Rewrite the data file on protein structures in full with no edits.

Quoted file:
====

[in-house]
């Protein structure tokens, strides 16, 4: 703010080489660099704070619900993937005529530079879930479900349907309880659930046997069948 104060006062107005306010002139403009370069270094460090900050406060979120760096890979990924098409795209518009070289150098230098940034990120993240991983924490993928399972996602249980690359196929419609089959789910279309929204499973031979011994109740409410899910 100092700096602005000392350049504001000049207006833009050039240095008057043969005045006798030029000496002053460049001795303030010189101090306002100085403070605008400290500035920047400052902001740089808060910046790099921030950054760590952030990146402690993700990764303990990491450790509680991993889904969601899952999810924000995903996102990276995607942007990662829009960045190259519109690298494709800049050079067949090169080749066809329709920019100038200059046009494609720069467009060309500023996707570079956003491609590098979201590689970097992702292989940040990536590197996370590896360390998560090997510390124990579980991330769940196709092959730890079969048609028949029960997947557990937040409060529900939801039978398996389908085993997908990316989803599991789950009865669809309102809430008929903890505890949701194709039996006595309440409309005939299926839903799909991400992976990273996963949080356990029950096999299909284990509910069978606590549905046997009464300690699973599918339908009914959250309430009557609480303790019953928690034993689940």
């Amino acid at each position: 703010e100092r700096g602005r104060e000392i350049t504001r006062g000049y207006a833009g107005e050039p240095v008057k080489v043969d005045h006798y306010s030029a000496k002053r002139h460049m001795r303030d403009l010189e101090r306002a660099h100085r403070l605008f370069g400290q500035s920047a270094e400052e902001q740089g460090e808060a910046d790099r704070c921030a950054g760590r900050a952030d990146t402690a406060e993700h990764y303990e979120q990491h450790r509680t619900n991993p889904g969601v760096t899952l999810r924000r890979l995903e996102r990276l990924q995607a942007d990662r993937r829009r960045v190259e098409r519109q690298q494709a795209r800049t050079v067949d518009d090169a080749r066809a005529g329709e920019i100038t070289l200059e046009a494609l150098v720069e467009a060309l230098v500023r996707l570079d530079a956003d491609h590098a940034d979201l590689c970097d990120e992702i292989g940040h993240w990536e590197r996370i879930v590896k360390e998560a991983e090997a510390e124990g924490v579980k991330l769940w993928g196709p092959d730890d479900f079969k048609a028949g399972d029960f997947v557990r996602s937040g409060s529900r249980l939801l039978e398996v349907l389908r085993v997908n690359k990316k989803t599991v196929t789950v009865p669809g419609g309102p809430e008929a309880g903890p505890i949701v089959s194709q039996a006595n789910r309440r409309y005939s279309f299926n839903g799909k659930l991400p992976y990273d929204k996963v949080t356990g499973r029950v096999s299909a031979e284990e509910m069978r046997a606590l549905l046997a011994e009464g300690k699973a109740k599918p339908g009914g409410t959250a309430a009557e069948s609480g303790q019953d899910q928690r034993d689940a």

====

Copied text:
[in-house]
């Protein structure tokens, strides 16, 4: 703010080489660099704070619900993937005529530079879930479900349907309880659930046997069948 104060006062107005306010002139403009370069270094460090900050406060979120760096890979990924098409795209518009070289150098230098940034990120993240991983924490993928399972996602249980690359196929419609089959789910279309929204499973031979011994109740409410899910 100092700096602005000392350049504001000049207006833009050039240095008057043969005045006798030029000496002053460049001795303030010189101090306002100085403070605008400290500035920047400052902001740089808060910046790099921030950054760590952030990146402690993700990764303990990491450790509680991993889904969601899952999810924000995903996102990276995607942007990662829009960045190259519109690298494709800049050079067949090169080749066809329709920019100038200059046009494609720069467009060309500023996707570079956003491609590098979201590689970097992702292989940040990536590197996370590896360390998560090997510390124990579980991330769940196709092959730890079969048609028949029960997947557990937040409060529900939801039978398996389908085993997908990316989803599991789950009865669809309102809430008929903890505890949701194709039996006595309440409309005939299926839903799909991400992976990273996963949080356990029950096999299909284990509910069978606590549905046997009464300690699973599918339908009914959250309430009557609480303790019953928690034993689940």
């Amino acid at each position: 703010e100092r700096g602005r104060e000392i350049t504001r006062g000049y207006a833009g107005e050039p240095v008057k080489v043969d005045h006798y306010s030029a000496k002053r002139h460049m001795r303030d403009l010189e101090r306002a660099h100085r403070l605008f370069g400290q500035s920047a270094e400052e902001q740089g460090e808060a910046d790099r704070c921030a950054g760590r900050a952030d990146t402690a406060e993700h990764y303990e979120q990491h450790r509680t619900n991993p889904g969601v760096t899952l999810r924000r890979l995903e996102r990276l990924q995607a942007d990662r993937r829009r960045v190259e098409r519109q690298q494709a795209r800049t050079v067949d518009d090169a080749r066809a005529g329709e920019i100038t070289l200059e046009a494609l150098v720069e467009a060309l230098v500023r996707l570079d530079a956003d491609h590098a940034d979201l590689c970097d990120e992702i292989g940040h993240w990536e590197r996370i879930v590896k360390e998560a991983e090997a510390e124990g924490v579980k991330l769940w993928g196709p092959d730890d479900f079969k048609a028949g399972d029960f997947v557990r996602s937040g409060s529900r249980l939801l039978e398996v349907l389908r085993v997908n690359k990316k989803t599991v196929t789950v009865p669809g419609g309102p809430e008929a309880g903890p505890i949701v089959s194709q039996a006595n789910r309440r409309y005939s279309f299926n839903g799909k659930l991400p992976y990273d929204k996963v949080t356990g499973r029950v096999s299909a031979e284990e509910m069978r046997a606590l549905l046997a011994e009464g300690k699973a109740k599918p339908g009914g409410t959250a309430a009557e069948s609480g303790q019953d899910q928690r034993d689940a």